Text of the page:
No, generally you can't get an STD from swimming in public pools or hot tubs. But the risk of getting an STD depends on many circumstances. Having sex in a pool or a hot tub, though, is quite risky. The risk is not the same for all STDs. Also, it is not the same in both circumstances. For example, you have higher chances of getting an STD in a hot tub than in a swimming pool. In other cases, the full act of sex is not necessary for catching an STD in the water. All you have to do is a little bit of foreplay. 

Sex in the pool. Is it dangerous?

Unprotected sex is dangerous everywhere, not only in your bed. Although pools have chlorine to kill the pathogens from humans and the environment and to keep the water clean, the chlorine cannot prevent STDs from spreading through sexual contact. STDs are transmissible through genital fluids. During unprotected penetrative sex, genital fluids pass from one partner to the other, regardless of where the sex takes place. Therefore, the chlorine present in the water of the pool does not have the time it requires to kill the pathogen responsible for the STD. Urinary tract infections (UTIs) and yeast infections are among the most common diseases that people can catch by having sex in a pool. However, common STDs such as chlamydia, gonorrhea, and syphilis are not rare. It is necessary to mention that swimming in a public pool puts you at remarkably low risk for catching an STD. Keep in mind that STD transmission requires skin-to-skin contact or exchange of genital fluids.

I had sex in a public pool. Did I get an STD?

It is reasonable to worry about catching an STD from having unprotected sex in a public pool. If you think your partner transmitted an STD to you, all you have to do is get tested. If your partner told you she or he has an STD, you should probably get tested for the very same pathogen. If your partner hasn't informed you about any STDs, but you are still worried, you can get tested for some of the most common STDs, such as chlamydia and gonorrhea. Testing at home with an STD rapid kit test is a simple and accurate way to find out if you have an STI. Therefore, instead of stressing out, you can diagnose any potential STD early and treat it effectively. 

Sex in the hot tub. Is it dangerous?

Hot tubs are generally more dangerous than pools when it comes to STDs. The high temperature of the water in a hot tub favors the survival of pathogens. Sometimes, sex is not even necessary to contract an STD in a hot tub. Sexually transmitted pathogens can pass in between the fibers of swimwear, making infection a possible scenario. Therefore, even though there is an already existing risk, it may escalate in the case of sexual contact. As always, genital fluids are necessary to spread or get an STD. The risk of infection decreases in case the genital fluids remain in the body. Therefore, in the absence of sexual arousal, the chances are remarkably low. Casually being in the same hot tub with an STD-positive individual won't give you an STD. Sexual activity, however, might put you at considerable risk.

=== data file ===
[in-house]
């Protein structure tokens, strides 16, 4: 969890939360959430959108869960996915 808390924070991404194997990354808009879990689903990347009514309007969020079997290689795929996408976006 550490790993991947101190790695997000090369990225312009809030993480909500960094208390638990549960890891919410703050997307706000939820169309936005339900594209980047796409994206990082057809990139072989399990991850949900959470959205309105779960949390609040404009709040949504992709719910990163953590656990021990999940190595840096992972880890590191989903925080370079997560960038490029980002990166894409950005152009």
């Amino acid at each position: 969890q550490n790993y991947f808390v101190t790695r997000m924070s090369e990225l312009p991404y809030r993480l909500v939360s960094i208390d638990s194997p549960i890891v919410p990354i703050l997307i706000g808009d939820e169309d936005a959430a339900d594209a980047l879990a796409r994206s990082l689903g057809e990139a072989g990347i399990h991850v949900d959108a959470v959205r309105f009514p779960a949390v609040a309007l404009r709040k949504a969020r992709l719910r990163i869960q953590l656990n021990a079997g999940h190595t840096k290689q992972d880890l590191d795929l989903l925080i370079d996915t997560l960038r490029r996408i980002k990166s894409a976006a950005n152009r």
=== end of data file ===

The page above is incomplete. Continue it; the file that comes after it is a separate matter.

I had sex in a hot tub. Did I get an STD?

Most STDs are asymptomatic. Therefore, it is very tricky to tell whether you have one or not. The key is to get tested. If you exposed yourself to an STD through unprotected sex, get tested for it. It is fine to worry about your health. All you have to do is find out early if you have one or not. Early diagnosis and intervention are essential, especially for some of the most dangerous STDs, such as HIV and hepatitis. Keep in mind that not knowing you have an STD might put your and others' health in danger. If you think you got an STD from having sex in a hot tub, you can get tested at home with an STD rapid kit test. Get tested for the most common STIs and get early treatment. STD rapid kit tests provide you with quick and accurate results at home and in less than twenty minutes.

Having sex underwater makes condoms less effective

Chemicals found in pools may weaken the condom, making it less effective. Therefore, even practicing safe sex underwater does not mean you won't get an STD. Extreme temperatures, such as those found in hot tubs, might also alter the consistency of the condom, making it less effective. Ineffective condoms are sometimes more dangerous than having unprotected sex because you might expose yourself to STD without knowing it. Therefore, having used a condom, you wouldn't think of the possibility of having an STD. Keep in mind that most STDs are asymptomatic and they might present with symptoms later in the course of the disease. Their complications might be irreversible and life-threatening. Therefore, condoms are not the ultimate shield against STDs. Knowing about safe sex also includes where it is safe to have sex, even if it is protected sex. 

Prons and cons of underwater sex

Underwater sex might sound cool and might be one of the fantasies of most couples. Even if it looks sexy, underwater sex might get quite uncomfortable. Although having underwater sex might fulfill a sexual fantasy, it might also give you STDs or unwanted pregnancy. Also, underwater sex might get painful. Water can wash off your natural lubrication. In other words, it might dry you out. Not having sufficient lubrication might result in pain during or after penetrative sex, for both sexes. Therefore, instead of having sex under the water, you could sexually arouse your partner with your hands. Using your hands and fingers is a less risky way to turn your partner on and can be a type of foreplay before having safe sex outside the pool or hot tub. 

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